People geeking out for tourists

In 1957 Colin Soudain began to decorate his house with shells. Over the years he accumulated so many mollusc shells, decorating every inch of the property, that he could boast it was the largest collection of mollusc shells in the world. As a kid the place was magical and ridiculous. We would go there and enjoy the artistry, and he would often be there, eccentric, presiding over his creation with a patrician air.

On his death he bequeathed this labour of love to The Jersey National Trust. He didn’t have a specific clause in his will to say they had to keep it open. You’d think that it was implied in the gesture. But the Jersey National Trust shrugged. “It’s ours to do with as we please,” they said. “And anyway, it’s got no disabled access.” So before his body was cold they flogged it to some geezer – probably related to somebody in the trust – and he tore the whole place down. I expect it’s flats now. Maybe there’s a laminated picture of a shell in a hallway. There are rats in this island, and some of them are people. I hope they get haunted, the ones who made that decision. I hope they wake up to find shells in their beds. I hope the ghost of Colin Soudain causes them decades of shell-related annoyance before one day they wake up with a jolt and say “I’m a complete bastard!” out loud in a revelatory tone.

I was thinking of places to go, this beautiful Sunday, that I remember from my youth. The Shell Garden has been eaten by rats as described above. The Fantastic Tropical Gardens are flats as well. I hope they are fantastic flats. I’ve done the zoo and the weekend is not the right time to go back there. So I stuck a pin in the map and I’ve driven to St Catherine’s slipway. It’s not artistic. There are no shells stuck anywhere. But there’s sun, a whole hell of a lot of boats and an Amazing Sand Sculpture, which is free and probably like those sand dog things that cropped up in London a few years ago with a proud looking grifter holding a donation bucket. The dogs turned out to be moulded and dropped like a sandcastle bucket, causing all sorts of outrage. The amazing sand sculpture is the real deal though, in a geodesic dome tent right next to a shop that sells the impossibly tall ice cream cones that everybody I have seen so far today is eating.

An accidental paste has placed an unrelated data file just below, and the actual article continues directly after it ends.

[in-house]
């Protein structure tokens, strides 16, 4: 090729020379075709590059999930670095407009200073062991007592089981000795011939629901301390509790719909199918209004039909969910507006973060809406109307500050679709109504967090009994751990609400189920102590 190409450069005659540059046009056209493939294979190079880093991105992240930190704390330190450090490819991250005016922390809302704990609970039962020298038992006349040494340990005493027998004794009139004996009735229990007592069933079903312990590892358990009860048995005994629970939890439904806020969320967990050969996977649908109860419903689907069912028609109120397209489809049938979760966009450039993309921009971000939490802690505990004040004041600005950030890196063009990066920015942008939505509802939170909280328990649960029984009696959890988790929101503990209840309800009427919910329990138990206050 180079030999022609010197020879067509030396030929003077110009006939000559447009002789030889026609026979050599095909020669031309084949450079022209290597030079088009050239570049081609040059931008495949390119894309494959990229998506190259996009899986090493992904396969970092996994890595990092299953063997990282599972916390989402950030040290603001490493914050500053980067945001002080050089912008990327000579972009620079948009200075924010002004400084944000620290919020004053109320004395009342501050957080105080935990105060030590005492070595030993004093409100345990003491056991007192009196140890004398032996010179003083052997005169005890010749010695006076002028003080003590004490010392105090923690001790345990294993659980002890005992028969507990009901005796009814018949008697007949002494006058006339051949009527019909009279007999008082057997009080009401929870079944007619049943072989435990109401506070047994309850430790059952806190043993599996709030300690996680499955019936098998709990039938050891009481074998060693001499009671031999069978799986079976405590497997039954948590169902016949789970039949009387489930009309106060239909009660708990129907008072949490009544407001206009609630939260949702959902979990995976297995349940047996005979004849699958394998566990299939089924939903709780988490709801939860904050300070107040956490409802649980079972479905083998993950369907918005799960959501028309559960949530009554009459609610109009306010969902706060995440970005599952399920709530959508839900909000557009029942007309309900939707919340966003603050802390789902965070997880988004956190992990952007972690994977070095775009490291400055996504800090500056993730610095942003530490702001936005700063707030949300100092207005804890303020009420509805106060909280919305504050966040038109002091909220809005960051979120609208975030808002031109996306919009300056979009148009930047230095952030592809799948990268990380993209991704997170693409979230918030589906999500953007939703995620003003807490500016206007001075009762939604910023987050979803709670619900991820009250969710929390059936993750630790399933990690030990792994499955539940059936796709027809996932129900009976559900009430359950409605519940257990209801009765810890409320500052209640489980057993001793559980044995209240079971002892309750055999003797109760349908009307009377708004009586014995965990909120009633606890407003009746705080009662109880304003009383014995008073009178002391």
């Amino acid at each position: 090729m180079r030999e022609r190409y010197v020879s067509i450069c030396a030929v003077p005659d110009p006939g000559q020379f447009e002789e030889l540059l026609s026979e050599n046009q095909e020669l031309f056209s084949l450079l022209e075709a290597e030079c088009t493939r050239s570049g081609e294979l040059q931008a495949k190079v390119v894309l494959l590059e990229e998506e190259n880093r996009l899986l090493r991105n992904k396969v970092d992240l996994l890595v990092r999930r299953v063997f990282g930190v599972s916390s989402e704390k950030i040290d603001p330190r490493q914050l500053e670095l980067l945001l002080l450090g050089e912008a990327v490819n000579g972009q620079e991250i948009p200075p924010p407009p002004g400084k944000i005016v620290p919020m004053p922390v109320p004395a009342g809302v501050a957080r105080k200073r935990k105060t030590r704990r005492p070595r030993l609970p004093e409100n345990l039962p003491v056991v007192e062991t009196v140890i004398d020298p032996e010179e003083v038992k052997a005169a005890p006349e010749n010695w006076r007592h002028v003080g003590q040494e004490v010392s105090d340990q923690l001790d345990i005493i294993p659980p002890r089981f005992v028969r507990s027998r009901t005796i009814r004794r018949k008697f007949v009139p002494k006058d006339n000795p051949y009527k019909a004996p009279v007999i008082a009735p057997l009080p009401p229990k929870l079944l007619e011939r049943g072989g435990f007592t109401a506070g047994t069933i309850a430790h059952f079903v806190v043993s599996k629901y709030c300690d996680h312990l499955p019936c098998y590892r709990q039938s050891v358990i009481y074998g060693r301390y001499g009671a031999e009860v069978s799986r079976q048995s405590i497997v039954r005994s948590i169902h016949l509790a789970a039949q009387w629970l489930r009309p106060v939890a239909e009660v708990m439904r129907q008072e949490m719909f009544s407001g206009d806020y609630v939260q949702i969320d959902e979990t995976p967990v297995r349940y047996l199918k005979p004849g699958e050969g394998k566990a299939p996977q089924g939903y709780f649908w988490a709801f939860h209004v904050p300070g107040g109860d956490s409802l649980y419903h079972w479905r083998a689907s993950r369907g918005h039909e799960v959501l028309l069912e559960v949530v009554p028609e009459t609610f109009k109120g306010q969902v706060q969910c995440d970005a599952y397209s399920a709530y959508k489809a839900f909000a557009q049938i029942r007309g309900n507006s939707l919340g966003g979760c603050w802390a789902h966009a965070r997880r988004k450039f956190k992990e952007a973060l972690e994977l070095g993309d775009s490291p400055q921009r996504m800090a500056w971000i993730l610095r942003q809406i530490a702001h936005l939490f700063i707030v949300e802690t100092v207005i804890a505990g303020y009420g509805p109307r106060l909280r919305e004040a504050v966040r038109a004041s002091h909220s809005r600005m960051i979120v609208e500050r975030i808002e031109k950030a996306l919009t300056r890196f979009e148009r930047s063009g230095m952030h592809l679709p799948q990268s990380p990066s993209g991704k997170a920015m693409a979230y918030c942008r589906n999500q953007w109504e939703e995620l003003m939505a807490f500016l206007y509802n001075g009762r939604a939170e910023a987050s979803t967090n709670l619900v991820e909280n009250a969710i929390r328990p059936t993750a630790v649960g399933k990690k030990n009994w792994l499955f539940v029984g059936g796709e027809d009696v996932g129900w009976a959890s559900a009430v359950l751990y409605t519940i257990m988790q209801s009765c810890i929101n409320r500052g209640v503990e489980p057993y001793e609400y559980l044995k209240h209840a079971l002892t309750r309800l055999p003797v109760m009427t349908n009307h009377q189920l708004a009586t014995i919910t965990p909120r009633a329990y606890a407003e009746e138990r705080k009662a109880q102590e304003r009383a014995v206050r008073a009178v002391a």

The dome is apparently the only green dome in Europe. Simon the Sand Wizard is thinking of selling it before long. He runs on donations from visiting coach parties who come to the café nearby. He’s made a huge fairytale out of sand and he hangs out next to it making conversation, smoking and accepting donations in exchange for postcards. I expect he hasn’t been raking it in this year. I was the only person in there.

He built the dome around an existing sand sculpture, and then be realised it had to be ventilated as the Jersey council wouldn’t allow it without it being green, and the reason why they are usually white is to reflect the sun. He’s rigged up loads of pumps to blow air about the place. It’s a huge bother for the occasional donation from a tourist, especially in a year where there are no tourists. I would say go bung the guy enough to buy a sandwich but it’s in Jersey. You can’t get here too easily yet. I have him a fiver.

At least the sand sculpture is ephemeral by nature. He’ll likely change it when he gets bored of it. I guess it gives him something to do, and when he dies it’s not gonna get turned into flats.

Coffee conversations

There’s a coffee shop in St Helier that has become my staple. It’s just next to Sand Street car park, which is less than a quid per hour. I drive there in the morning now so I can sit here and chill out before I get started. Fucked old antique furniture with throws. Shelves and shelves of knick-knacks, comics and books. You get your coffee in any old mug. It’s like being in my flat if I charged for coffee and there was room to sit down.

They’ve got a shelf full of graphic novels many of which I haven’t read yet. If I worked in St Helier I’d be in here every day before work gradually making my way through Sandman and Preacher.